The Post-Christian Worship Leader
There is a vast amount of conferences, books, blogs, tweets - you name it - that have taken on the challenge of making worship leaders more effective in their leadership by engaging the culture and society around us. Over the last 20 years, worship has grown and morphed outside of the boundaries of just “church music” and has challenged worship leaders and musicians to be artists, to create, to write, and to represent God in His diversity, creativity and excellence. I’m for all of this. All of this growth is a good thing, and has lead to some great fruit and asked great questions of what it means to lead worship and how to engage an ever changing culture. It’s challenged worship leaders musically and artistically, and it has opened the door for us to better engage our culture through worship and better represent Christ through it. It has brought a lot of growth, but I wonder if it has perhaps opened the door for misdirection as well.
20 years ago, we didn’t have worship leaders as we think of them today. 20 years from now, whose to say we’ll have the same definition and need of that role as we do today? Our society and culture is continuing to change, and I wonder how this will affect worship as it continues to grow and attempts to engage this culture. The values of the 1950 ‘s American Christian-based society are quickly being challenged and lost, and we find ourselves in a post-Christian culture, as it’s been called. The general public has in a large part moved past Christianity, along with it’s values. In the eyes of the world around us, to some extent Christianity has become a fad. It’s become unauthentic and unimportant. Society has become “smarter” than religion. Self reliant. Selfish. Hedonistic. Relative. If you want to get married to someone, get married to them. Marriage means whatever you want it to mean. If you want to continue to enjoy sex but not the results, a life not yet lived is a small price to pay to keep living yours. Those are just a couple of tangible examples of the long and growing list of how society’s values are turning directly against the values of the Bible. Even the definition of a Christian has been distorted into someone who goes to church, or simply just calls themselves a Christian, and “Christians” themselves are being deceived into believing that in light of scripture, some of these values are justified. And how can we expect anything different if Christians go to church, but never engage people outside of the church and put to practice the teachings of the one they follow?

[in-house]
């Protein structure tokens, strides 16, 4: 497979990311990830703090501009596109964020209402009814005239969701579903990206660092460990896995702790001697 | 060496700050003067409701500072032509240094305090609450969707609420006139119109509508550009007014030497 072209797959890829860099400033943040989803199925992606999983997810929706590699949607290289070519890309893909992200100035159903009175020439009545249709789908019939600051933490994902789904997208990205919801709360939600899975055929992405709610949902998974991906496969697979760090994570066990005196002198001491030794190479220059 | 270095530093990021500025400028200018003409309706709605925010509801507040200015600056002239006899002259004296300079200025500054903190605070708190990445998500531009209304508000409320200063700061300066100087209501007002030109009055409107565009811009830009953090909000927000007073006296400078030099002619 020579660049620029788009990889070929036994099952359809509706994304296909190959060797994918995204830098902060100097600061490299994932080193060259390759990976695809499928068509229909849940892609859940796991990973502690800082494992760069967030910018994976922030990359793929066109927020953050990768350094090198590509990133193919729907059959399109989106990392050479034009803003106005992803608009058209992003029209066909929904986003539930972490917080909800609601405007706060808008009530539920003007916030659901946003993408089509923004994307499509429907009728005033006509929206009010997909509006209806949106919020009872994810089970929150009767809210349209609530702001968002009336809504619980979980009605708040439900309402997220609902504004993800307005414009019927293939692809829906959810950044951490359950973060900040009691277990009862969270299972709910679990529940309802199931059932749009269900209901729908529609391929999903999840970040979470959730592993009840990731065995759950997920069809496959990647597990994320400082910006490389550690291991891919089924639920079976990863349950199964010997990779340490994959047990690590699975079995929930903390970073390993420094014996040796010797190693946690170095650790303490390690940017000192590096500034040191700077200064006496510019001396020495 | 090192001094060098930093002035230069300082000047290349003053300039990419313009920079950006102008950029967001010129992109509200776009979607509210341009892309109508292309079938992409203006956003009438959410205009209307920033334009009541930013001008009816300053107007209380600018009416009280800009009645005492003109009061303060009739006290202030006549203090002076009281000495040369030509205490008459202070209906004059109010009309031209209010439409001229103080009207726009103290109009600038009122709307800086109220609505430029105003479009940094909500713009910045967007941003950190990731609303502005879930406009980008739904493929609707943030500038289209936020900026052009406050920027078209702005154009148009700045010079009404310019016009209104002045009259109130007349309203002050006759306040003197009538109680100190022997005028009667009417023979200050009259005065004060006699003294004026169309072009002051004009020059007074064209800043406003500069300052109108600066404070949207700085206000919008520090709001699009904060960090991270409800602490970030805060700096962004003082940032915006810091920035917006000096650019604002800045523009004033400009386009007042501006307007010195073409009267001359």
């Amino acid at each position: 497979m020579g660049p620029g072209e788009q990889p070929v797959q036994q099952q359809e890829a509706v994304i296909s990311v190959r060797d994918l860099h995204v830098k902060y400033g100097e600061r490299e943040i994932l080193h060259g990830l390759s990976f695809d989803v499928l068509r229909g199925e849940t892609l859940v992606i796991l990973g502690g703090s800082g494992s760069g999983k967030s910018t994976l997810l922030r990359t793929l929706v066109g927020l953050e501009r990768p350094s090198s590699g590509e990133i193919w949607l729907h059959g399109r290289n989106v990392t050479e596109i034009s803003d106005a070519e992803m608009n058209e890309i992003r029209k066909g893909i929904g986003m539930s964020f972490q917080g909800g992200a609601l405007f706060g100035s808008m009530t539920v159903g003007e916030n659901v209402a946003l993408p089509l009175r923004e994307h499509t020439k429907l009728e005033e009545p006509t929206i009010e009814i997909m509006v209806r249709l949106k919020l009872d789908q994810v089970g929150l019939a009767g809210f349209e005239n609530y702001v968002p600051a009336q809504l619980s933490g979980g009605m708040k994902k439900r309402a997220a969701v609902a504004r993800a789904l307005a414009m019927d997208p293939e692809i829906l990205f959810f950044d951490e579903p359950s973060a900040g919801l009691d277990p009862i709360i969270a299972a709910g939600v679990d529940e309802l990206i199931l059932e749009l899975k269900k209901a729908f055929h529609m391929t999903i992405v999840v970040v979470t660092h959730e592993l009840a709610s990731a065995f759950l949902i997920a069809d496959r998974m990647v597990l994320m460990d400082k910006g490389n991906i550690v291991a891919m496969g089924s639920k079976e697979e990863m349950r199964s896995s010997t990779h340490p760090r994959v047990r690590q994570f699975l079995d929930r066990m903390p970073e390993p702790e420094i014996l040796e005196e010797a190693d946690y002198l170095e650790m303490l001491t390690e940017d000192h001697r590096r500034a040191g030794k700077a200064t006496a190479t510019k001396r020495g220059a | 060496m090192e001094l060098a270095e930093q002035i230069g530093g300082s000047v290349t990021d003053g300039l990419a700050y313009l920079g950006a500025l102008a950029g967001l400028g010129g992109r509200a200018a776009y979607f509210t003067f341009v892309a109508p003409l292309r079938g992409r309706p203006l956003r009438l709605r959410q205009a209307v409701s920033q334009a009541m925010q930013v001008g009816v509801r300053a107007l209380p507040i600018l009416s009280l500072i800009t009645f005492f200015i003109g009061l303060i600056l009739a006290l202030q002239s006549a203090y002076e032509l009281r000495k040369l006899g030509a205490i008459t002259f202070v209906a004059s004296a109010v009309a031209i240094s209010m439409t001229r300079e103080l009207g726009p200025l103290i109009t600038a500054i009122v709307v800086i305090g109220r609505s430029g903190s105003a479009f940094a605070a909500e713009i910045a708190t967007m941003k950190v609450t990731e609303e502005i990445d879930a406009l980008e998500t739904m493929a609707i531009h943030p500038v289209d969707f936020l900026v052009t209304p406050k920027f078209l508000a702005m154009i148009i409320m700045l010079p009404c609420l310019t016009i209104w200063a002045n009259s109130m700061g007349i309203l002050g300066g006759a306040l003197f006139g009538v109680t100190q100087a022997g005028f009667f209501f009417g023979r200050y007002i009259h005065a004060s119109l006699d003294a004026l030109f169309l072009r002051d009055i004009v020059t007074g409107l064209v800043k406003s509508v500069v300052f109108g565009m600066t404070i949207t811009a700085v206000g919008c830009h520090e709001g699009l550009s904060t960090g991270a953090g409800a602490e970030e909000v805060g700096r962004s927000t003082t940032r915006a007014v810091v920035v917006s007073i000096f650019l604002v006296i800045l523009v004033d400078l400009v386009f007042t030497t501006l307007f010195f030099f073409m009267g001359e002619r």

All of this makes me wonder if we’re headed in the right direction, if we’re training our worship leaders the right way. Will they continue be successful leaders in a declination of Christian culture and values? Are we preparing them to lead congregations to Jesus in truth, to be invested in discipleship, to suffer for and proclaim the gospel, to love the broken, to go out and lead the way in engaging the culture around us with a life that looks like Jesus, or are we preparing them to be “successful” in this so called industry of worship music? Ultimately, what does it really mean for a worship leader to lead in a post-Christian culture?
Much can be said on what a worship leader needs to do in light of a changing world, but I think the overarching theme would be a call back to the basics of what we’re called to as followers of Christ first and foremost. You can’t be an authentic, Christ-exalting worship leader, or even a leader in the Church, without being a Christ follower first, a disciple of Jesus. Sometimes we need to put down the books on how to write better music, what things should be said in-between songs, how to build a good set list, what new songs you should be doing to “keep up,” how to have the right transitions and how to sing better, and lead worship by showing that Jesus is worthy, real, and priceless by the way we live our lives and encouraging and teaching others to do the same. We need to be living products of grace, justice, and redemption, not simply singers of them.
Here are some initial thoughts off the top of my head when thinking about this, so this certainly isn’t exhaustive. Some may seem simplistic, and they are, but often times that’s exactly what we lose focus on when trying to pursue being a worship leader over a Christ follower.
Be A Theologian
I’ve written and talked about the importance of this so much, because it is so important! Everything else in this post has the potential to be misunderstood without a foundation of sound theology. Theology determines every aspect of our lives. How we think, how we make decisions, and ultimately how we live our lives. It’s impossible to lead someone to something, or to teach someone about something without having an understanding of it ourselves. That’s exactly what worship leaders do. We lead and point people to who Jesus is and what He has done. We teach them truth through song. If our theology is off, then our congregation’s theology is off, and worship songs are the easiest and sneakiest way for false theology to enter into the church. We are told to love God with our heart, soul, and mind (Matt. 22:37). We must be lovers and students of the Word. Without this, we will be easily shaken and prone to give into the pull of being a culturally relevant worship leader, rather than a Christ-centered one. And in a post-Christian culture where our values are constantly challenged and changing, we need leaders who’s values are rooted deep in truth.